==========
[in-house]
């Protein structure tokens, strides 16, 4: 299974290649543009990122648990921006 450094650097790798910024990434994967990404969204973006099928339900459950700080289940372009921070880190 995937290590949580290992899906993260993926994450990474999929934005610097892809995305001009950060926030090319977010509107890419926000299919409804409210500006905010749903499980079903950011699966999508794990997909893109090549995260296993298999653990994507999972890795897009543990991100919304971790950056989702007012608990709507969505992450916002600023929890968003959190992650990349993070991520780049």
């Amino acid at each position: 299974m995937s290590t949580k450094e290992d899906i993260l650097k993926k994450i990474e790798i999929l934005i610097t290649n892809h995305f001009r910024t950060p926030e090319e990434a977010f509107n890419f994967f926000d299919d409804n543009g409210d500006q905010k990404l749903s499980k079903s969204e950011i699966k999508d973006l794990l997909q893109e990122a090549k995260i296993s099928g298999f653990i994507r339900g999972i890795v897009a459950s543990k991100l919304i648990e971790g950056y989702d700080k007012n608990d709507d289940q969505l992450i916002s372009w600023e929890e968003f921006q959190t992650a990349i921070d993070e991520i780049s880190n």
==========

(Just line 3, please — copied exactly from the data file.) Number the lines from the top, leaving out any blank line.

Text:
């Amino acid at each position: 299974m995937s290590t949580k450094e290992d899906i993260l650097k993926k994450i990474e790798i999929l934005i610097t290649n892809h995305f001009r910024t950060p926030e090319e990434a977010f509107n890419f994967f926000d299919d409804n543009g409210d500006q905010k990404l749903s499980k079903s969204e950011i699966k999508d973006l794990l997909q893109e990122a090549k995260i296993s099928g298999f653990i994507r339900g999972i890795v897009a459950s543990k991100l919304i648990e971790g950056y989702d700080k007012n608990d709507d289940q969505l992450i916002s372009w600023e929890e968003f921006q959190t992650a990349i921070d993070e991520i780049s880190n």